Colorism is real. We live it every day. And speaking out and talking about it, like Khoudia Diop, is the first step to putting an end to it.

Whether or not you're a famous face, it's important to speak out against colorism.

Check your friends and family when they make ignorant and prejudiced comments. Support brands, magazines, and movies that showcase people of color with darker complexions. Signal boost voices when those who've been discriminated against are brave enough to tell their stories. Buy dolls and picture books with protagonists of color for the children in your life.

There's a lot we can do to weaken the hold colorism has on our society so more folks like Diop can rise to the top of their fields.  And it starts with all of us.

Photo by iStock.

More

Disney has come under fire for problematic portrayals of non-white and non-western cultures in many of its older movies. They aren't the only one, of course, but since their movies are an iconic part of most American kids' childhoods, Disney's messaging holds a lot of power.

Fortunately, that power can be used for good, and Disney can serve as an example to other companies if they learn from their mistakes, account for their misdeeds, and do the right thing going forward. Without getting too many hopes up, it appears that the entertainment giant may have actually done just that with the new Frozen II film.

According to NOW Toronto, the producers of Frozen II have entered into a contract with the Sámi people—the Indigenous people of the Scandinavian regions—to ensure that they portray the culture with respect.

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Though there was not a direct portrayal of the Sámi in the first Frozen movie, the choral chant that opens the film was inspired by an ancient Sámi vocal tradition. In addition, the clothing worn by Kristoff closely resembled what a Sámi reindeer herder would wear. The inclusion of these elements of Sámi culture with no context or acknowledgement sparked conversations about cultural appropriation and erasure on social media.

Frozen II features Indigenous culture much more directly, and even addressed the issue of Indigenous erasure. Filmmakers Jennifer Lee and Chris Buck, along with producer Peter Del Vecho, consulted with experts on how to do that respectfully—the experts, of course, being the Sámi people themselves.

Sámi leaders met with Disney producer Peter Del Vecho in September 2019.Sámediggi Sametinget/Flickr

The Sámi parliaments of Norway, Sweden and Finland, and the non-governmental Saami Council reached out to the filmmakers when they found out their culture would be highlighted in the film. They formed a Sámi expert advisory group, called Verddet, to assist filmmakers in with how to accurately and respectfully portray Sámi culture, history, and society.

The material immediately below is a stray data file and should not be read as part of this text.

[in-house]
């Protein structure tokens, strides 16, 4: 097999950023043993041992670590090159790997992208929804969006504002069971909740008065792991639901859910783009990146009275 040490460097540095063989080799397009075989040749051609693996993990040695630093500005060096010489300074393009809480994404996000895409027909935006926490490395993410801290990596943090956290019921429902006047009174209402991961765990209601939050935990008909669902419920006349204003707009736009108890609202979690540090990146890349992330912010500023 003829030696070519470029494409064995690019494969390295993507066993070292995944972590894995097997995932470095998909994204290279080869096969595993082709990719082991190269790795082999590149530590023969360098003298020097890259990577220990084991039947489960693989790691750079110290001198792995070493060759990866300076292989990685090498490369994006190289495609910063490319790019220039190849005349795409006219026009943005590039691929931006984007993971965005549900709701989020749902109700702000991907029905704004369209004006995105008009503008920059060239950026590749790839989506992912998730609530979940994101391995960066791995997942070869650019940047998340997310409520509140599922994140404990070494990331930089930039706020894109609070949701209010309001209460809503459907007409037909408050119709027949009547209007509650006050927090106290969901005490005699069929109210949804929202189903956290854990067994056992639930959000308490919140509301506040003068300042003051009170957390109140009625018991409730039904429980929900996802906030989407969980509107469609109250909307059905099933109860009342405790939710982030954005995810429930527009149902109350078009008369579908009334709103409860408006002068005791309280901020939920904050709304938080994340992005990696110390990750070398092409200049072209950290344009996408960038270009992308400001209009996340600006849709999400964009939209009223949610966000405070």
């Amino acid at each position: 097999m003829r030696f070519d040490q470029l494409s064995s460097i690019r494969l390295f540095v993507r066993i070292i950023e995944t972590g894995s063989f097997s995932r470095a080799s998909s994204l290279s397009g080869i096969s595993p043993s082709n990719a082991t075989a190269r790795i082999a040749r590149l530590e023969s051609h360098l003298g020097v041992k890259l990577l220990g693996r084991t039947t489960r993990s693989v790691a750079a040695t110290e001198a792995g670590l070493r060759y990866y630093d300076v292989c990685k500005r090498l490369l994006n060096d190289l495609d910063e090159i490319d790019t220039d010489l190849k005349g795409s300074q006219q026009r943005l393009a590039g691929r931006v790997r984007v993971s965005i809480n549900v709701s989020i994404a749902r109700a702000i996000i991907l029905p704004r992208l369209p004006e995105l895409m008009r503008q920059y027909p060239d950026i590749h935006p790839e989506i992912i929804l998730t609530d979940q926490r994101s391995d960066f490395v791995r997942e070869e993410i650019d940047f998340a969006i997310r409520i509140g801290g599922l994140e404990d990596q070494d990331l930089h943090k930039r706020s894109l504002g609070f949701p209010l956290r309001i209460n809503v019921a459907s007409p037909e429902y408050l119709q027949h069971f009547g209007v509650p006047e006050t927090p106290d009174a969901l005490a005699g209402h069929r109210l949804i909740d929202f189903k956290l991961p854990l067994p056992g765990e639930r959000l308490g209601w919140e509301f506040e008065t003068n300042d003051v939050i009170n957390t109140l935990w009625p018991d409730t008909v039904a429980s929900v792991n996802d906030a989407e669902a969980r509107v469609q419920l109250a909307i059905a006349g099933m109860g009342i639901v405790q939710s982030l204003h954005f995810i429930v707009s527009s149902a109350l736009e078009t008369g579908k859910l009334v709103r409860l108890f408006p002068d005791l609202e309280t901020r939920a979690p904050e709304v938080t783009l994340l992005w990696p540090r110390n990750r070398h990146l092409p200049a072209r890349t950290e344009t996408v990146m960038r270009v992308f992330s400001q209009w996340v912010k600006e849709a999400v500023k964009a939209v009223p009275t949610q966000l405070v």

In a contract signed by Walt Disney Animation Studios and Sámi leaders, the Sámi stated their position that "their collective and individual culture, including aesthetic elements, music, language, stories, histories, and other traditional cultural expressions are property that belong to the Sámi," and "that to adequately respect the rights that the Sámi have to and in their culture, it is necessary to ensure sensitivity, allow for free, prior, and informed consent, and ensure that adequate benefit sharing is employed."

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Disney agreed to work with the advisory group, to produce a version of Frozen II in one Sámi language, as well as to "pursue cross-learning opportunities" and "arrange for contributions back to the Sámi society."

Anne Lájla Utsi, managing director at the International Sámi Film Institute, was part of the Verddet advisory group. She told NOW, "This is a good example of how a big, international company like Disney acknowledges the fact that we own our own culture and stories. It hasn't happened before."

"Disney's team really wanted to make it right," said Utsi. "They didn't want to make any mistakes or hurt anybody. We felt that they took it seriously. And the film shows that. We in Verddet are truly proud of this collaboration."

Sounds like you've done well this time, Disney. Let's hope such cultural sensitivity and collaboration continues, and that other filmmakers and production companies will follow suit.